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A CurtainUp Review

I think I'm beautiful. . .I think I have a certain consumptive charisma—Gerard, on how he looks with AIDS in the later stages of the disease.

Amy Broder and Megan Hill in Sin
(l-r) Amy Broder and Megan Hill
(Photo: John Quilty)
Combine two parts Dr. Phil and one part medieval mystery play, shake well, pour into a cold glass and you've got Wendy McLeod's Sin.

Now in a pocket-sized production Sin is a play based on a simple conceit. Make characters out of each of the seven deadly sins—lust, wrath, gluttony, pride, greed, envy and sloth for those of you who've forgotten your catechism—and then send a central heroine to meet each of them and learn how to sin a little more. It's an almost tired theme: Uptight, career oriented woman needs to let her hair down, blah, blah. But that's what makes Sin such a perfect contemporary morality play.

Morality plays of the medieval era also had simple themes that reflected the moral atmosphere of their times. Similarly, McLeod's work reflects the 1994 to about 1989 time in which it was written. It is a fantastic snapshot of mid-nineties reflections on the excesses of the 80's and the burgeoning pop psychology that would turn into daytime television later in the decade.

Our heroine, "Avery Bly On High," (Megan Hill) is a "traffic watcher" in San Francisco, who literally looks down on everyone else. The plot entails a brief meeting with her estranged alcoholic husband (a settled, comfortable Carter Roy), a blind date with a power broker (Kelly Miller in a deliciously smarmy turn) and various other encounters with personified sins.

The San Francisco earthquake, the fulcrum of the action, takes place right before intermission and sends Avery back through each of the sins in the second act. Even if her psychological insight and tiny release into sin at the end is horribly predictable, it's still somehow satisfying as a reinforcement of cultural standards, just like its medieval counterpart.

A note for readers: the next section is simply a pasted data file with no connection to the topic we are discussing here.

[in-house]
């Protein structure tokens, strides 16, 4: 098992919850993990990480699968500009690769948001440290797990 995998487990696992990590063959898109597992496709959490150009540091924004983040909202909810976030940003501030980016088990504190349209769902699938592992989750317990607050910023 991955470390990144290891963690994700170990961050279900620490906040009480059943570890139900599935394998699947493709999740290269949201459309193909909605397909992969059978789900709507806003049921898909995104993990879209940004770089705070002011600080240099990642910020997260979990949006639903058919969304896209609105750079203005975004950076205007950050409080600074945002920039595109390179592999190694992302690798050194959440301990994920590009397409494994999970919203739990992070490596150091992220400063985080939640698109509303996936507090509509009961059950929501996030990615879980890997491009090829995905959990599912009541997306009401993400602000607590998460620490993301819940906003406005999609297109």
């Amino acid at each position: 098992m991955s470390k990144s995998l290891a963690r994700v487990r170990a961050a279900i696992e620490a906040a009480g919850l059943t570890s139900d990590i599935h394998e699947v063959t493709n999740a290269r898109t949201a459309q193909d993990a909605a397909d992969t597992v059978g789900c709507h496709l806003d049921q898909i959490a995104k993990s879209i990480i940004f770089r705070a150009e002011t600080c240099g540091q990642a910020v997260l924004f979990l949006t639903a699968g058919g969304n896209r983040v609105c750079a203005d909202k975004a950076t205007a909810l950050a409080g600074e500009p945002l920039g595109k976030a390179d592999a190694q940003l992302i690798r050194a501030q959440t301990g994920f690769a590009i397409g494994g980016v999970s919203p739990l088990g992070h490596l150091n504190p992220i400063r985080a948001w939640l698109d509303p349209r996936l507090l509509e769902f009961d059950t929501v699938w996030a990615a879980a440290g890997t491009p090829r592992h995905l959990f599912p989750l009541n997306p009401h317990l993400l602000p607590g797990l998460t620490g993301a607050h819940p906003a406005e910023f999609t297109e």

The Bohemian Archaeology production has done an admirable job of making most of the "sins" fully-fleshed characters. Amy Broder as the gluttonous Helen, Henry Capaln as Fred, Avery's envious helicopter co-occupant, and Douglas Scott Sorenson as the vain Gerard are particularly successful. Broder's sweatsuit clad performance is timed perfectly and has a lived-in quality that helps you understand how she came to be in her situation. Caplan is remarkably believable in his jealous fits and wears polyester like none other. Sorenson's performance as Avery's AIDS patient brother is vividly authentic and thankfully manages to stay above the stereotype. The fragile balance between highlighting the sin and allowing it to consume the character is easily lost, however, as seen in this portrayal of the overly loud "angry" boss Jason (Christopher Armond). Even his pop psychology explanations for his wrathful nature fail to make up for his excessive, albeit virtuosic, contortions that seem to drag on for hours.

Megan Hill does an adequate job in a remarkably difficult role. In the end she's trying too hard to show the audience how uptight Avery is and not actually embodying the woman stuck in that pathetically colored high-neck blouse.

MacLeod's dialogue is remarkably clear yet natural. The action trips along at a pleasant rate, even though it descends into strangely timed soul searching at the end.

Roberta Berman's low budget set is functional and Ethan Kaplan's lighting goes a long way toward creating the various scenarios. Allison Choi Braun's costumes are spot on, from the above-mentioned blouse to Jason's perfectly tailored suit.

Even with its almost museum-like accuracy in capturing some aspects of the eighties, MacLeod's work remains engaging as a meditation of what it means to live and sin. After all, isn't Avery herself guilty of each of the sins even before she gives into temptations? There's a certain kind of gluttony in obsessively not eating, pride in affected humility and lust in lurid chastity. Sin is deceitful and complex, but the theatrical heart of MacLeod's work makes what could easily be a boring sermon into an enjoyable romp through contemporary morality.

Written by Wendy MacLeod
Directed by Jordana Kritzer
Cast: Megan Hill (Avery), Collin MacKenzie Smith (Man), Carter Roy (Michael), Kelly Miller (Date), Amy Broder (Helen), Henry Caplan (Fred), Christopher Armond (Jason), Douglas Scott Sorenson (Gerard)
Scenic Design: Roberta Berman
Lighting Design: Ethan Kaplan
Costume Design: Allison Choi Braun
Running Time: 2 hours including one 10 minute intermission
Bohemian Archaeology at the Abingdon Theater, 312 W. 36th St. 212.868.4444
From 7/12/07 to 7/29/07; opening 7/24/07
Performances: Tuesday-Saturday 8:00pm; Sunday 3:00pm
Tickets: $18.00
Reviewed by Summer Banks on 7/24/07
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